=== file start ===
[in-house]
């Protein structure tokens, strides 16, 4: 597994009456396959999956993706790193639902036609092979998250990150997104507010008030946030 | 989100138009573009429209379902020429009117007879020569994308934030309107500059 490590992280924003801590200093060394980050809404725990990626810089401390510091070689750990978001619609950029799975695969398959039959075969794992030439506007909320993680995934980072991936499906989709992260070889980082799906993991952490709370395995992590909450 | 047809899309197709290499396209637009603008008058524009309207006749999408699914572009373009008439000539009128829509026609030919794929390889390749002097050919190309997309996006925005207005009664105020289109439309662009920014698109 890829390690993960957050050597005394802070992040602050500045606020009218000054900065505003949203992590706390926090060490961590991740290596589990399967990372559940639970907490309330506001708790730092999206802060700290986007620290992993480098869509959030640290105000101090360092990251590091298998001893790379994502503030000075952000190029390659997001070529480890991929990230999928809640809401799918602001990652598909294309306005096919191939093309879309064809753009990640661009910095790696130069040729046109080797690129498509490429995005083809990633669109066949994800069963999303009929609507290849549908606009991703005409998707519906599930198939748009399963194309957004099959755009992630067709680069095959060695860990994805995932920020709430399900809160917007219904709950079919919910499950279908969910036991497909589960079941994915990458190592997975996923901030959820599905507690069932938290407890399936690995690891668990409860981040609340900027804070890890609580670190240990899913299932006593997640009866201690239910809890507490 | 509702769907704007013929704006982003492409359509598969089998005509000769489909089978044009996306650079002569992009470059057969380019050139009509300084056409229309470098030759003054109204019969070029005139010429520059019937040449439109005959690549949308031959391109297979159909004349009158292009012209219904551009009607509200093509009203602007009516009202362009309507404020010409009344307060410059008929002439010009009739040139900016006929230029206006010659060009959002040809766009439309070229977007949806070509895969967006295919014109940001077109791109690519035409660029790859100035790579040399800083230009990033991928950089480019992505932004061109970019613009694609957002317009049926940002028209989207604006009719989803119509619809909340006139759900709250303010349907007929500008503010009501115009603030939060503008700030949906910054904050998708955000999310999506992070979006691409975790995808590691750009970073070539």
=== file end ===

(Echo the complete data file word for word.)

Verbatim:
[in-house]
């Protein structure tokens, strides 16, 4: 597994009456396959999956993706790193639902036609092979998250990150997104507010008030946030 | 989100138009573009429209379902020429009117007879020569994308934030309107500059 490590992280924003801590200093060394980050809404725990990626810089401390510091070689750990978001619609950029799975695969398959039959075969794992030439506007909320993680995934980072991936499906989709992260070889980082799906993991952490709370395995992590909450 | 047809899309197709290499396209637009603008008058524009309207006749999408699914572009373009008439000539009128829509026609030919794929390889390749002097050919190309997309996006925005207005009664105020289109439309662009920014698109 890829390690993960957050050597005394802070992040602050500045606020009218000054900065505003949203992590706390926090060490961590991740290596589990399967990372559940639970907490309330506001708790730092999206802060700290986007620290992993480098869509959030640290105000101090360092990251590091298998001893790379994502503030000075952000190029390659997001070529480890991929990230999928809640809401799918602001990652598909294309306005096919191939093309879309064809753009990640661009910095790696130069040729046109080797690129498509490429995005083809990633669109066949994800069963999303009929609507290849549908606009991703005409998707519906599930198939748009399963194309957004099959755009992630067709680069095959060695860990994805995932920020709430399900809160917007219904709950079919919910499950279908969910036991497909589960079941994915990458190592997975996923901030959820599905507690069932938290407890399936690995690891668990409860981040609340900027804070890890609580670190240990899913299932006593997640009866201690239910809890507490 | 509702769907704007013929704006982003492409359509598969089998005509000769489909089978044009996306650079002569992009470059057969380019050139009509300084056409229309470098030759003054109204019969070029005139010429520059019937040449439109005959690549949308031959391109297979159909004349009158292009012209219904551009009607509200093509009203602007009516009202362009309507404020010409009344307060410059008929002439010009009739040139900016006929230029206006010659060009959002040809766009439309070229977007949806070509895969967006295919014109940001077109791109690519035409660029790859100035790579040399800083230009990033991928950089480019992505932004061109970019613009694609957002317009049926940002028209989207604006009719989803119509619809909340006139759900709250303010349907007929500008503010009501115009603030939060503008700030949906910054904050998708955000999310999506992070979006691409975790995808590691750009970073070539």